Who I am
Animals have fascinated me since I was young. I remember gazing at sharks whenever I visited aquariums and I would sometimes ask questions that had yet to be answered. This motivated me to carry out research that would provide answers to my questions, as well as scientific insights into our friends in the sea. After earning my BSc from the University of Arizona I was able to begin my own research.
For my MSc I studied the social behaviour of lemon sharks at the Bimini Biological Field Station and then earned my PhD from Florida State University, where I studied the spatial ecology of the bonnethead shark. My initial fascination with the bonnethead had to do with the species’ migrations. These sharks migrate more than 1,000 kilometres (620 miles) each year, always returning to the same estuaries. How do they navigate successfully throughout these long-distance movements? We discovered that these bonnetheads use the earth’s magnetic field as a navigational aid. While working on my dissertation I also participated in research focusing on bycatch mitigation in pelagic longlines, post-release mortality of hammerheads and the recovery of the smalltooth sawfish.
I am currently conducting research with the non-profit Saving the Blue, where our mission is to recover and restore threatened marine species while connecting people to ocean wildlife. We also seek to promote green, sustainable living through education and outreach, both in person and online. Most notably, we focus on the conservation of imperilled species such as the smalltooth sawfish and great hammerhead and silky sharks. These species are of international concern and we hope to conduct research to aid in their global recovery.
Where I work
Andros, The Bahamas is often described as ‘the sleeping giant’, which makes sense when you consider that this island is larger than all the other islands of The Bahamas combined. Yet it is inhabited by only about 5,000 people. The sheer magnitude of Andros can only be fully appreciated from an aircraft: its mangroves are endless and blue holes unlimited. The diversity of shark species is also quite impressive. I greatly enjoy taking people to the island because they are often mesmerised by its beauty – and I can’t blame them. Each day Andros offers a new adventure, whether it’s seeking lemon sharks in the mangrove forests, scouting for eagle rays along the barrier reef or observing great hammerheads as they search the flats for their southern stingray prey. One of my favourite species, however, is one that is often overlooked in The Bahamas: the silky shark!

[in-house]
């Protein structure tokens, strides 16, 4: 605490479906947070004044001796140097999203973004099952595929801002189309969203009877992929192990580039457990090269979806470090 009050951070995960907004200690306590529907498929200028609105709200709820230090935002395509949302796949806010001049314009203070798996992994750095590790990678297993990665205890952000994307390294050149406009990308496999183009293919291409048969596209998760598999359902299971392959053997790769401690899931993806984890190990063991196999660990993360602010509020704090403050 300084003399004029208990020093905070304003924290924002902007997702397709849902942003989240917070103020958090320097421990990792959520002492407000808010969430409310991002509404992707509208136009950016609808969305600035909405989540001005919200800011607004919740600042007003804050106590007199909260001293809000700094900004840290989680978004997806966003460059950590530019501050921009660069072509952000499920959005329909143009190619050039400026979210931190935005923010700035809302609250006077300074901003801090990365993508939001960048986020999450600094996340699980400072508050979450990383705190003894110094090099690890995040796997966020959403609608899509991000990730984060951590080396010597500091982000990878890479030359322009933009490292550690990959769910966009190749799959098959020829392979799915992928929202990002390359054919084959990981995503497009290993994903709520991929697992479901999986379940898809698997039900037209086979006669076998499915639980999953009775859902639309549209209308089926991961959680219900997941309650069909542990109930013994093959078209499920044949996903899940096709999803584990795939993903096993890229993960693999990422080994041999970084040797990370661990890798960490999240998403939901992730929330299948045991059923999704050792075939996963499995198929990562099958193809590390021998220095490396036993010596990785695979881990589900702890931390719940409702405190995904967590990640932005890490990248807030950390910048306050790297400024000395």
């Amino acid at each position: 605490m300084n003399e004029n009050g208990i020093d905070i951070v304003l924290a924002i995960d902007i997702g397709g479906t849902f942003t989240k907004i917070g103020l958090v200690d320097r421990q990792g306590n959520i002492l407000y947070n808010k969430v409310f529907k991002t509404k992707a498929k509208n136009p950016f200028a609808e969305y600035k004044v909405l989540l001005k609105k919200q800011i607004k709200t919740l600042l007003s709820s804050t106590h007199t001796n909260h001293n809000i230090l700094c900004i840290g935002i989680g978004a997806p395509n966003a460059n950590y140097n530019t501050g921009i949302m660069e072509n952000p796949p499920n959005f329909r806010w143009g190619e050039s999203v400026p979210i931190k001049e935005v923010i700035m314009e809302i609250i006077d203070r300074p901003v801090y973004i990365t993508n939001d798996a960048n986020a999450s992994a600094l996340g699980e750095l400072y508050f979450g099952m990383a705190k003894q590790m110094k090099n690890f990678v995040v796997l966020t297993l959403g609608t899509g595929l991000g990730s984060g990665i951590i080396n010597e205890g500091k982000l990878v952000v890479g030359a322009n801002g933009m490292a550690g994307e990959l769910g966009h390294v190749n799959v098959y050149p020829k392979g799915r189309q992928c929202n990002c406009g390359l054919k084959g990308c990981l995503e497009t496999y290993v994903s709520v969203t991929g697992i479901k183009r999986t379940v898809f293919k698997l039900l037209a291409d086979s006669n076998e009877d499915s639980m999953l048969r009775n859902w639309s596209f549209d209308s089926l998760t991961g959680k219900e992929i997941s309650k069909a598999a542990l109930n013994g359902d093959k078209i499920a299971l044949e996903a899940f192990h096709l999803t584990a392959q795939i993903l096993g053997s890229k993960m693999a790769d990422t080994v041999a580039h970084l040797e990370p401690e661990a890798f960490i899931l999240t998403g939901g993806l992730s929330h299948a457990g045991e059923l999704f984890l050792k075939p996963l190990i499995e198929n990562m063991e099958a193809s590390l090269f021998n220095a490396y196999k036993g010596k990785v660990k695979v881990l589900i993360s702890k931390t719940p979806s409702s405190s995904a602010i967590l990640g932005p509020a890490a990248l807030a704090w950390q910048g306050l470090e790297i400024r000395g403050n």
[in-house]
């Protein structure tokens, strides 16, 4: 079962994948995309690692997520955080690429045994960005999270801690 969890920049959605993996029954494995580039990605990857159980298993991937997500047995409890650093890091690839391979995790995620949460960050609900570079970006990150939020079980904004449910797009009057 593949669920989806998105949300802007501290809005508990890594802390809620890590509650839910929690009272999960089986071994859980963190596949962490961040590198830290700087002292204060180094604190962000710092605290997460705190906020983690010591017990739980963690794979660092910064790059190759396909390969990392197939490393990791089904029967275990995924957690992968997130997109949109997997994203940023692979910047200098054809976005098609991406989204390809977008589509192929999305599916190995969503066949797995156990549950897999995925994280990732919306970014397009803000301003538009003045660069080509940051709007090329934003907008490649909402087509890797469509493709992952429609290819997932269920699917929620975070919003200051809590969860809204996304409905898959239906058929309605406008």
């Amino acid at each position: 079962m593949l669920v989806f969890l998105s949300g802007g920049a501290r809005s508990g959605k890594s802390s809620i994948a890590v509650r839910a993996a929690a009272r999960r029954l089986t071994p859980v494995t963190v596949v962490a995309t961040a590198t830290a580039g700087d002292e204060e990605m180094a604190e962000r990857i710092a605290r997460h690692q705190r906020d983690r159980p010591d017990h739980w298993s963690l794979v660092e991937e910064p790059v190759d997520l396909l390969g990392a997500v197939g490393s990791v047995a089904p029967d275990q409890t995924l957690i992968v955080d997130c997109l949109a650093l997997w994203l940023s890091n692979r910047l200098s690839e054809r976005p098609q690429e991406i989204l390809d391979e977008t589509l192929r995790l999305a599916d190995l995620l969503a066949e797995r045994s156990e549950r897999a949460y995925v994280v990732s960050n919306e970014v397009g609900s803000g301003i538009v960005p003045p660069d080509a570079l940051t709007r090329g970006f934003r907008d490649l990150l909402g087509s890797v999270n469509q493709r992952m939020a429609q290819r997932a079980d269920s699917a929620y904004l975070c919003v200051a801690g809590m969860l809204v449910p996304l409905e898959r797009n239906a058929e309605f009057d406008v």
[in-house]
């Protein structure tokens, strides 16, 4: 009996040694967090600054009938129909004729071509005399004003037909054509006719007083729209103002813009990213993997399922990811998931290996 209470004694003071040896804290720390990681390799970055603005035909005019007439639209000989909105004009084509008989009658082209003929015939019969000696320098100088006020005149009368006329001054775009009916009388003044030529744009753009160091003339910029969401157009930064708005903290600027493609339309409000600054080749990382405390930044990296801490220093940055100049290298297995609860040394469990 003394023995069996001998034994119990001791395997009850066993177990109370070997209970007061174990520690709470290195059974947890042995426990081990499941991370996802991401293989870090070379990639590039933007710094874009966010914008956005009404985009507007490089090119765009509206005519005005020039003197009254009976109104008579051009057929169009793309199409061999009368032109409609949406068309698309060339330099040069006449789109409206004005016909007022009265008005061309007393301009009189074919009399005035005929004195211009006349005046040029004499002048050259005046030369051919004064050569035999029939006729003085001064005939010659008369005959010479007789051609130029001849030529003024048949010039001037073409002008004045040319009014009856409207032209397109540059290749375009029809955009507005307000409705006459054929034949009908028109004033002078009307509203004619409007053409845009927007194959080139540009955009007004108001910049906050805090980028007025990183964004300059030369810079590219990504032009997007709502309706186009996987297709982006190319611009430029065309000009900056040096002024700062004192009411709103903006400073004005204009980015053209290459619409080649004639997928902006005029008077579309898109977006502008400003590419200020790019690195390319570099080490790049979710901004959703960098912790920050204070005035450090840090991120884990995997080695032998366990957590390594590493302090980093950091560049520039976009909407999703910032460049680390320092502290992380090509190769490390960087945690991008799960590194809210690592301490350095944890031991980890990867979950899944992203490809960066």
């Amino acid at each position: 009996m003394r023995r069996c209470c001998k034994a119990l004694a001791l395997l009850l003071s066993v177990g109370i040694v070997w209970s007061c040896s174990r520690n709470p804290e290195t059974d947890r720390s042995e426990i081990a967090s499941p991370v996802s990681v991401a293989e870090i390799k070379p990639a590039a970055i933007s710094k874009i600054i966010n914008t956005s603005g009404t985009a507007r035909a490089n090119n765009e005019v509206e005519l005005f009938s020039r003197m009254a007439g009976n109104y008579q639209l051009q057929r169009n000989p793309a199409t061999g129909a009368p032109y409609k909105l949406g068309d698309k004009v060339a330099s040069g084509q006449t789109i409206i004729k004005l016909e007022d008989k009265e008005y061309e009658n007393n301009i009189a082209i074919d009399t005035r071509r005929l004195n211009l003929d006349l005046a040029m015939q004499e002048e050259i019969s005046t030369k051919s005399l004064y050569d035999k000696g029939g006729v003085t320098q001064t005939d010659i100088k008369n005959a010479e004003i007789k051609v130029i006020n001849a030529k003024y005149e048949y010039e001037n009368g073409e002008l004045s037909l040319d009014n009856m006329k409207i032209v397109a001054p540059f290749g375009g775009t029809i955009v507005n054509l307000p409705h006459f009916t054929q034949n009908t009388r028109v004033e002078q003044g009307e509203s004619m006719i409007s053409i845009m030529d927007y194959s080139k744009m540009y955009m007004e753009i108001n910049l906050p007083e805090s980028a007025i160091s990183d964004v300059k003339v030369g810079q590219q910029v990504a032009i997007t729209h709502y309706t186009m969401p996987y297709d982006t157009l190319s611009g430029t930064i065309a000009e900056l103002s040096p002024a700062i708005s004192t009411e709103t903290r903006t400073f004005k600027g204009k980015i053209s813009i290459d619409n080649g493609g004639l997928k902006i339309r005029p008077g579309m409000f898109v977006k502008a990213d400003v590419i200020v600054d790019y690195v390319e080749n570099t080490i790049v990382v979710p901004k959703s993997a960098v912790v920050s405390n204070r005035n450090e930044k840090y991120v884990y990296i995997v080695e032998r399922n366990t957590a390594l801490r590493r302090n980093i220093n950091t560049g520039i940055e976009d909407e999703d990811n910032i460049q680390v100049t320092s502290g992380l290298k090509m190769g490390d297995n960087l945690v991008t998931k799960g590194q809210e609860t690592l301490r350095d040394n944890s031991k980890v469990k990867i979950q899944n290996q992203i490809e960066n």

At Andros, the best place to find silky sharks is about 10 kilometres (six miles) from shore where the water is more than 1,000 metres (3,280 feet) deep. Here you will find a Navy buoy, which is a fantastic model for a fish aggregation device (FAD). Silky sharks appear here naturally and, unlike other species, they require no bait; apparently driven by curiosity, they seem to get as much pleasure from watching me swim as I do from watching them! If you ever have the chance to visit Andros and its silky sharks, I highly encourage you to take it.
What I do
We start each day by heading out to our study site, the Navy buoy – our FAD – about 10 kilometres offshore. Silky sharks are usually there to greet us and a couple of us will jump into the water to check if any of them have an external tag (it could indicate whether we have caught them in the past). After conducting a quick census, we return to the boat and begin fishing. Since the sharks are incredibly bold, it is easy to capture them. We quickly secure the shark alongside the boat, take some important measurements and then tag the animal with an acoustic transmitter.
Once the sharks have been tagged, our primary duty is to collect data. This is not as much fun as interacting with the sharks directly, but we visit each receiver in our array to download its data. These acoustic data can be used in a machine learning algorithm to infer social behaviour and associative preferences. We also use remote sensing data from satellites to obtain oceanographic data. Taken together, these data enable us to paint a picture of the conditions in the ocean that may affect aggregations and habitat use at the Navy buoy. This is so exciting to me because the buoy certainly holds some mysteries. On some days only a couple of silky sharks might be found aggregating at it, but occasionally there will be more than 40! This is an amazing sight, but our real interest lies in determining what drives this variation. If we can outline the factors that influence these aggregations, then perhaps we can contribute to the development of fisheries management measures to reduce the bycatch of this species near FADs, which could save countless silky sharks each year.